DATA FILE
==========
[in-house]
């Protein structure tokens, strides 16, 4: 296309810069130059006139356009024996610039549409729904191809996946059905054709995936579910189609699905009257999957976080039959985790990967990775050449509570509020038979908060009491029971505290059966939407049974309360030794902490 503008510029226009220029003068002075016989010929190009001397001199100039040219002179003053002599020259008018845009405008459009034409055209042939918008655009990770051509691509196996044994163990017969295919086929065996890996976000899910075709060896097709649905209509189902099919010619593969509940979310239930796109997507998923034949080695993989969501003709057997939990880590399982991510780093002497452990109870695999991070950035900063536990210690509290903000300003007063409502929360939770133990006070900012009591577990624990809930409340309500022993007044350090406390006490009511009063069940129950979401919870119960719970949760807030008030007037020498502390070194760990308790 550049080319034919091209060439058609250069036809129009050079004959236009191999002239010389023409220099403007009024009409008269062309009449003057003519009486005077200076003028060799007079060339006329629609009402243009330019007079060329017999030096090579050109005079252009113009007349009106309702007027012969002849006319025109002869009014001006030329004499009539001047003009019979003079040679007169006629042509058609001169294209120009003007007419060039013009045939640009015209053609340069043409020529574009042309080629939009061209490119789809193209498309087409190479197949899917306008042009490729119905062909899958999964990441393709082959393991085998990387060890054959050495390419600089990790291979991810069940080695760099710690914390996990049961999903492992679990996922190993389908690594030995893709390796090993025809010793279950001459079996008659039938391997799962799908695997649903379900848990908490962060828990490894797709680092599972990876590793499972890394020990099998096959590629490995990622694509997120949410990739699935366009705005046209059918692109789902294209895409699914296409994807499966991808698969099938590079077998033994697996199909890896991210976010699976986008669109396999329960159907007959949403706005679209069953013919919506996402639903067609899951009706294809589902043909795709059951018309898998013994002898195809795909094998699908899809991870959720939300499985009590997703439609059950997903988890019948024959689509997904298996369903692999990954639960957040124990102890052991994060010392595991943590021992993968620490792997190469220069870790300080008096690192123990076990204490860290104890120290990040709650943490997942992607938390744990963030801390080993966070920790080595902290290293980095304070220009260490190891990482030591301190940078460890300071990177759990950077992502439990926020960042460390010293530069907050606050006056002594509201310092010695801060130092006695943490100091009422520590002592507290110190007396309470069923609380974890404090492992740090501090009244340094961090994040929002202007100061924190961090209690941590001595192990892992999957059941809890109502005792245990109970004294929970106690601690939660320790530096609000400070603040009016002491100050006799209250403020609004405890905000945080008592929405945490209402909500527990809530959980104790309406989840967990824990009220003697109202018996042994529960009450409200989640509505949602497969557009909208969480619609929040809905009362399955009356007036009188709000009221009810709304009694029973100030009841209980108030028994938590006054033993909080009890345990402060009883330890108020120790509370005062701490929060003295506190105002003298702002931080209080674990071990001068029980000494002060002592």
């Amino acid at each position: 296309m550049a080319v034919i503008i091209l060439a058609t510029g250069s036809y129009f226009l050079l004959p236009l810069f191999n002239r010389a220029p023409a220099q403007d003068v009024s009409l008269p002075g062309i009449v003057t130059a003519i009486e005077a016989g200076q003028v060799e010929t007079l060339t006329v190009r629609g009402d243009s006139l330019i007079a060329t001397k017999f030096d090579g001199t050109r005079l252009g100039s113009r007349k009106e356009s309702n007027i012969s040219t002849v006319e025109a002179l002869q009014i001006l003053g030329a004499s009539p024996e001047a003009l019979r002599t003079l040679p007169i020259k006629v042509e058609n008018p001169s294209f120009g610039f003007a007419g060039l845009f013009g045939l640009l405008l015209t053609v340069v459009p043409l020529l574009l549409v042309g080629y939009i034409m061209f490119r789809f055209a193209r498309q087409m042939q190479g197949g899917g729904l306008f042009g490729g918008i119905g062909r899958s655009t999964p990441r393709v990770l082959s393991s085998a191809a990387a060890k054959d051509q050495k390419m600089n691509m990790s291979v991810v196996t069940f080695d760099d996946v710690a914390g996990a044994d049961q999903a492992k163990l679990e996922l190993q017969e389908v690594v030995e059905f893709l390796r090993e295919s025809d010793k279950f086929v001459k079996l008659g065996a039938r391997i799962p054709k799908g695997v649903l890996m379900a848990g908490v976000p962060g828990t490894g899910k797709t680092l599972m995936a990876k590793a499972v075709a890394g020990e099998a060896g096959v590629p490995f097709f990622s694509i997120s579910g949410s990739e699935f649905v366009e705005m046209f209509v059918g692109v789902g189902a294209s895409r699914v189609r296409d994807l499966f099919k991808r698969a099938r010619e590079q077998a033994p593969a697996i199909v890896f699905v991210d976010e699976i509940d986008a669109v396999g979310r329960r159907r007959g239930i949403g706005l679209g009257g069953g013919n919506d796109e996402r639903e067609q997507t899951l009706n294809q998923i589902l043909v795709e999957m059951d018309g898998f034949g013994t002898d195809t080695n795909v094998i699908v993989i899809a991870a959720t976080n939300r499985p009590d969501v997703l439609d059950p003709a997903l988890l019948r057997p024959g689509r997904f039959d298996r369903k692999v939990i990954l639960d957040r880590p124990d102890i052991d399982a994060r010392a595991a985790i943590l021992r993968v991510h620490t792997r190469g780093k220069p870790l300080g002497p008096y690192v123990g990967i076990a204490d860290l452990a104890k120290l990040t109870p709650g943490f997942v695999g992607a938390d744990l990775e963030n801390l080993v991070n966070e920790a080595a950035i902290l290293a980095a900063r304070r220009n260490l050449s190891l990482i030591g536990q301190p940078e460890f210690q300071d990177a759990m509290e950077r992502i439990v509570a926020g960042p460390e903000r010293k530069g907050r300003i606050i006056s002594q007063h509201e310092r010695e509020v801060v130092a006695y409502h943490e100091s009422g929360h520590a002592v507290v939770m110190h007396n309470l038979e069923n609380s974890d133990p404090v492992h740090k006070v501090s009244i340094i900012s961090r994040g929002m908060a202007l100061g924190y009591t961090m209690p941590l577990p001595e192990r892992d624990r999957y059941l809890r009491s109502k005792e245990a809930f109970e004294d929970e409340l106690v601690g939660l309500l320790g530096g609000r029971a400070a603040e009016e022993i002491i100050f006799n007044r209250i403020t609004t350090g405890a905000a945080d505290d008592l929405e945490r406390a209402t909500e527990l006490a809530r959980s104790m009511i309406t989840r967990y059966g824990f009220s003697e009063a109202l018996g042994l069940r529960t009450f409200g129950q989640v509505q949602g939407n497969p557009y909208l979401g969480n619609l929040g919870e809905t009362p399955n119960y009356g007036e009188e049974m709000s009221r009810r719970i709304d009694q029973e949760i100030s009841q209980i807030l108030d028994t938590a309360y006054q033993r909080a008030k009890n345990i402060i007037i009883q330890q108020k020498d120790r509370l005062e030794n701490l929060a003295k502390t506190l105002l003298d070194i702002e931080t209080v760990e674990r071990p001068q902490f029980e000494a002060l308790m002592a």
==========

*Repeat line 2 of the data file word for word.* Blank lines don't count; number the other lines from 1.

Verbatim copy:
């Protein structure tokens, strides 16, 4: 296309810069130059006139356009024996610039549409729904191809996946059905054709995936579910189609699905009257999957976080039959985790990967990775050449509570509020038979908060009491029971505290059966939407049974309360030794902490 503008510029226009220029003068002075016989010929190009001397001199100039040219002179003053002599020259008018845009405008459009034409055209042939918008655009990770051509691509196996044994163990017969295919086929065996890996976000899910075709060896097709649905209509189902099919010619593969509940979310239930796109997507998923034949080695993989969501003709057997939990880590399982991510780093002497452990109870695999991070950035900063536990210690509290903000300003007063409502929360939770133990006070900012009591577990624990809930409340309500022993007044350090406390006490009511009063069940129950979401919870119960719970949760807030008030007037020498502390070194760990308790 550049080319034919091209060439058609250069036809129009050079004959236009191999002239010389023409220099403007009024009409008269062309009449003057003519009486005077200076003028060799007079060339006329629609009402243009330019007079060329017999030096090579050109005079252009113009007349009106309702007027012969002849006319025109002869009014001006030329004499009539001047003009019979003079040679007169006629042509058609001169294209120009003007007419060039013009045939640009015209053609340069043409020529574009042309080629939009061209490119789809193209498309087409190479197949899917306008042009490729119905062909899958999964990441393709082959393991085998990387060890054959050495390419600089990790291979991810069940080695760099710690914390996990049961999903492992679990996922190993389908690594030995893709390796090993025809010793279950001459079996008659039938391997799962799908695997649903379900848990908490962060828990490894797709680092599972990876590793499972890394020990099998096959590629490995990622694509997120949410990739699935366009705005046209059918692109789902294209895409699914296409994807499966991808698969099938590079077998033994697996199909890896991210976010699976986008669109396999329960159907007959949403706005679209069953013919919506996402639903067609899951009706294809589902043909795709059951018309898998013994002898195809795909094998699908899809991870959720939300499985009590997703439609059950997903988890019948024959689509997904298996369903692999990954639960957040124990102890052991994060010392595991943590021992993968620490792997190469220069870790300080008096690192123990076990204490860290104890120290990040709650943490997942992607938390744990963030801390080993966070920790080595902290290293980095304070220009260490190891990482030591301190940078460890300071990177759990950077992502439990926020960042460390010293530069907050606050006056002594509201310092010695801060130092006695943490100091009422520590002592507290110190007396309470069923609380974890404090492992740090501090009244340094961090994040929002202007100061924190961090209690941590001595192990892992999957059941809890109502005792245990109970004294929970106690601690939660320790530096609000400070603040009016002491100050006799209250403020609004405890905000945080008592929405945490209402909500527990809530959980104790309406989840967990824990009220003697109202018996042994529960009450409200989640509505949602497969557009909208969480619609929040809905009362399955009356007036009188709000009221009810709304009694029973100030009841209980108030028994938590006054033993909080009890345990402060009883330890108020120790509370005062701490929060003295506190105002003298702002931080209080674990071990001068029980000494002060002592």